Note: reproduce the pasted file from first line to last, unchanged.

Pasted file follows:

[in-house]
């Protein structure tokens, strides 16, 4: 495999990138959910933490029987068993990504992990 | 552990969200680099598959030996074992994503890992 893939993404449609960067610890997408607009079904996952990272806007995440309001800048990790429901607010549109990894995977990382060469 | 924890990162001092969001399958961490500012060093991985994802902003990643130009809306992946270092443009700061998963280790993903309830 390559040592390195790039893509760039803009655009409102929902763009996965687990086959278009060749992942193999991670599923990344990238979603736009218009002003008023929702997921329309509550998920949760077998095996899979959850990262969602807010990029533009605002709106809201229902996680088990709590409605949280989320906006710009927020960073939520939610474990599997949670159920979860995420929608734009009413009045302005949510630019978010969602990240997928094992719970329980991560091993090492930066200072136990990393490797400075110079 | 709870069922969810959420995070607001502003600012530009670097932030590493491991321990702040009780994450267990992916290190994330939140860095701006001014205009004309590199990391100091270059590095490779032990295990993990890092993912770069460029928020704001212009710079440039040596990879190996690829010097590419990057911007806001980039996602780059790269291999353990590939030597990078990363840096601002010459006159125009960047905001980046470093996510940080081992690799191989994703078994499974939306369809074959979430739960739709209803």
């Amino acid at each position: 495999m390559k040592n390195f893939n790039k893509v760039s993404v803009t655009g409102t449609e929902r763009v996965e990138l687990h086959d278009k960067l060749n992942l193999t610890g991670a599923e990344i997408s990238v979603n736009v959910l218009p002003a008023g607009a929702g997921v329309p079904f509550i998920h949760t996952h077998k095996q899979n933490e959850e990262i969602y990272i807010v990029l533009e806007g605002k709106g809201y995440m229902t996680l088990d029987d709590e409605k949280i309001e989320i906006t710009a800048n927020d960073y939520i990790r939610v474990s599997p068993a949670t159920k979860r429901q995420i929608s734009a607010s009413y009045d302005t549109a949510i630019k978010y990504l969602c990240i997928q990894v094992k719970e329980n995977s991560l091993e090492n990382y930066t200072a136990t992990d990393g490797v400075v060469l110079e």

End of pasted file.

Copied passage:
[in-house]
């Protein structure tokens, strides 16, 4: 495999990138959910933490029987068993990504992990 | 552990969200680099598959030996074992994503890992 893939993404449609960067610890997408607009079904996952990272806007995440309001800048990790429901607010549109990894995977990382060469 | 924890990162001092969001399958961490500012060093991985994802902003990643130009809306992946270092443009700061998963280790993903309830 390559040592390195790039893509760039803009655009409102929902763009996965687990086959278009060749992942193999991670599923990344990238979603736009218009002003008023929702997921329309509550998920949760077998095996899979959850990262969602807010990029533009605002709106809201229902996680088990709590409605949280989320906006710009927020960073939520939610474990599997949670159920979860995420929608734009009413009045302005949510630019978010969602990240997928094992719970329980991560091993090492930066200072136990990393490797400075110079 | 709870069922969810959420995070607001502003600012530009670097932030590493491991321990702040009780994450267990992916290190994330939140860095701006001014205009004309590199990391100091270059590095490779032990295990993990890092993912770069460029928020704001212009710079440039040596990879190996690829010097590419990057911007806001980039996602780059790269291999353990590939030597990078990363840096601002010459006159125009960047905001980046470093996510940080081992690799191989994703078994499974939306369809074959979430739960739709209803």
């Amino acid at each position: 495999m390559k040592n390195f893939n790039k893509v760039s993404v803009t655009g409102t449609e929902r763009v996965e990138l687990h086959d278009k960067l060749n992942l193999t610890g991670a599923e990344i997408s990238v979603n736009v959910l218009p002003a008023g607009a929702g997921v329309p079904f509550i998920h949760t996952h077998k095996q899979n933490e959850e990262i969602y990272i807010v990029l533009e806007g605002k709106g809201y995440m229902t996680l088990d029987d709590e409605k949280i309001e989320i906006t710009a800048n927020d960073y939520i990790r939610v474990s599997p068993a949670t159920k979860r429901q995420i929608s734009a607010s009413y009045d302005t549109a949510i630019k978010y990504l969602c990240i997928q990894v094992k719970e329980n995977s991560l091993e090492n990382y930066t200072a136990t992990d990393g490797v400075v060469l110079e």